Not all that long ago, Glenn Beck went on the air and suggested that if we hadn't collectively done such a poor job of following the Ten Commandments, then perhaps our angry and vengeful God wouldn't have slaughtered the innocents in Japan, where a recent tsunami had devastated large stretches of seacoast. "There's a message being sent," he told us while his radio sidekicks laughed.
Many found his comments offensive.
The Twitterverse was awash with commentary on Beck's commentary, and Michael Charney wanted his voice heard, too. An unusual experiment began, it's goal to convince people that Beck wasn't what he seemed to be at all, but was, instead, just an actor playing a part....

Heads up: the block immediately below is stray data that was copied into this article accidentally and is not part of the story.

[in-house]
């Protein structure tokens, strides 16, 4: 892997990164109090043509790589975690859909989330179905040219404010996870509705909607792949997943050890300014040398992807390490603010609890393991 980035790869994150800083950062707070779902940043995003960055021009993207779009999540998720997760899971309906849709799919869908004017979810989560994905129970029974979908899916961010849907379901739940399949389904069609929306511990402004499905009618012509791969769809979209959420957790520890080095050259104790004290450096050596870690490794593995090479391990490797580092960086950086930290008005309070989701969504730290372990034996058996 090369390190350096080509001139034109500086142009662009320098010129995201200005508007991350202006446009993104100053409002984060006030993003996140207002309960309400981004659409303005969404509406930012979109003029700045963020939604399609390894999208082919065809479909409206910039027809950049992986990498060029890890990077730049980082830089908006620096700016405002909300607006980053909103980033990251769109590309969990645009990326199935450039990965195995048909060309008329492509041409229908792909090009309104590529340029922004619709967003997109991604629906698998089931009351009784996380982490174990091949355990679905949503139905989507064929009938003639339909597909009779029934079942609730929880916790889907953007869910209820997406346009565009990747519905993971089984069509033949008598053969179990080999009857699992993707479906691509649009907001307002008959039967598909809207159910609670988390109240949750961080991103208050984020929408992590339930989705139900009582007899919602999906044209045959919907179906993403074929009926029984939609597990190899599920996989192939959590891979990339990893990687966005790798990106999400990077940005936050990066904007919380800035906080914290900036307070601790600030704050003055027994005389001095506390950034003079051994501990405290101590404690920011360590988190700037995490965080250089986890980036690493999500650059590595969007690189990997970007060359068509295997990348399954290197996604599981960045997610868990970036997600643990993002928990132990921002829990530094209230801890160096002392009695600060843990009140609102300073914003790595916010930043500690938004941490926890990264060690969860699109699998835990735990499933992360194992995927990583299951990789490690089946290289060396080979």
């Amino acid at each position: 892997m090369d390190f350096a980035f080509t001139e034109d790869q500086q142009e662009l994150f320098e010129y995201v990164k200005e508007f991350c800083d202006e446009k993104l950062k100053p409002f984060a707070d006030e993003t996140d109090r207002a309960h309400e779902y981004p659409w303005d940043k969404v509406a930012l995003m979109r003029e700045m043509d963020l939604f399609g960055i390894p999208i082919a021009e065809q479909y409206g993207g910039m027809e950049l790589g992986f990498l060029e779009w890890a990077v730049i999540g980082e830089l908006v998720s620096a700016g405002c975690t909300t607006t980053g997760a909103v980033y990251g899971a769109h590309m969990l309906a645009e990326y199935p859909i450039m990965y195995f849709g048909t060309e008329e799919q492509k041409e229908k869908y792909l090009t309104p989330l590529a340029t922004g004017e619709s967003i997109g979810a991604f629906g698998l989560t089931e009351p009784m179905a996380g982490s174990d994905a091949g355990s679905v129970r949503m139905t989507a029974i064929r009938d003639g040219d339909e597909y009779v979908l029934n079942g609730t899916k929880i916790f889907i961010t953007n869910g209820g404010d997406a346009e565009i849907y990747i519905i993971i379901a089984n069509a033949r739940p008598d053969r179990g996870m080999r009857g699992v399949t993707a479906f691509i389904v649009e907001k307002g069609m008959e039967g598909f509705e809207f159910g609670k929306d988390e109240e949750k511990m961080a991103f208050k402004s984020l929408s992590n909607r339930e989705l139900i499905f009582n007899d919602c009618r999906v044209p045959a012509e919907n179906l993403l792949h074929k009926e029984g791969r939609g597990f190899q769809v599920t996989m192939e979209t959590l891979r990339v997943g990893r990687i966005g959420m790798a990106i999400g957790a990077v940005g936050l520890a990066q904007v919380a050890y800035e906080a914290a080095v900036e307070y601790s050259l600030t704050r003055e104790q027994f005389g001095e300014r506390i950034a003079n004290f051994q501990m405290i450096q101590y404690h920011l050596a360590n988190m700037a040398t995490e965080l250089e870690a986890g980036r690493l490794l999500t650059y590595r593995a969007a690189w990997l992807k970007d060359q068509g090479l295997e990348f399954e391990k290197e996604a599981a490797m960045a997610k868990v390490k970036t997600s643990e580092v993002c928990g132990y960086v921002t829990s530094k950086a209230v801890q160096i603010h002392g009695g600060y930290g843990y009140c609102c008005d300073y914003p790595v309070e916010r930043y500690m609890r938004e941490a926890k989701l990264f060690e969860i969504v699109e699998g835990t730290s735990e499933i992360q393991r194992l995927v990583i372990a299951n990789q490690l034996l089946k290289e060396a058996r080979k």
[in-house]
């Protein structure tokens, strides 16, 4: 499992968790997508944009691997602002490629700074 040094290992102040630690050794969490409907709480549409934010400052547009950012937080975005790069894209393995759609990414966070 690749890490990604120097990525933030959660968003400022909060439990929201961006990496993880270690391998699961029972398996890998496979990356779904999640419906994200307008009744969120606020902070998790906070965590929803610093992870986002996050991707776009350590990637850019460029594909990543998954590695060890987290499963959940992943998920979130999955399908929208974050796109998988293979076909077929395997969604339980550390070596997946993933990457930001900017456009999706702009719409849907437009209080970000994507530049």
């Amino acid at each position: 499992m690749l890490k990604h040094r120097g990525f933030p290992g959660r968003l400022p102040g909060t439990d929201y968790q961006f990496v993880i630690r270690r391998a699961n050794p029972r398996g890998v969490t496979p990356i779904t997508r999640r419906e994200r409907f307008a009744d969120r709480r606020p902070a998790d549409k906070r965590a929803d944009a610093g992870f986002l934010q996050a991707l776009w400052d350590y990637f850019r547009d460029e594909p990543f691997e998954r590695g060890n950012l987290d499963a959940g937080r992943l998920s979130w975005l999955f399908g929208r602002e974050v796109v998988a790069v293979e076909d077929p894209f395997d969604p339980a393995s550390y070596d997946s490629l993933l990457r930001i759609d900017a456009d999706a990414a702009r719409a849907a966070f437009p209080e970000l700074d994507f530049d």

A Twitter persona emerged--@BeckIsALib--and began to launch odd little ideas into the virtual world: Glenn Beck is an actor. Glenn Beck believes in global warming. Glenn Beck cares about animals and the environment.
And, most importantly: Glenn Beck--and others like him--are not us.
If we continue to let the loudest voices define us then we risk no less than the loss of our truest visions for democracy: equality, fairness through compromise and the right to be heard-and represented.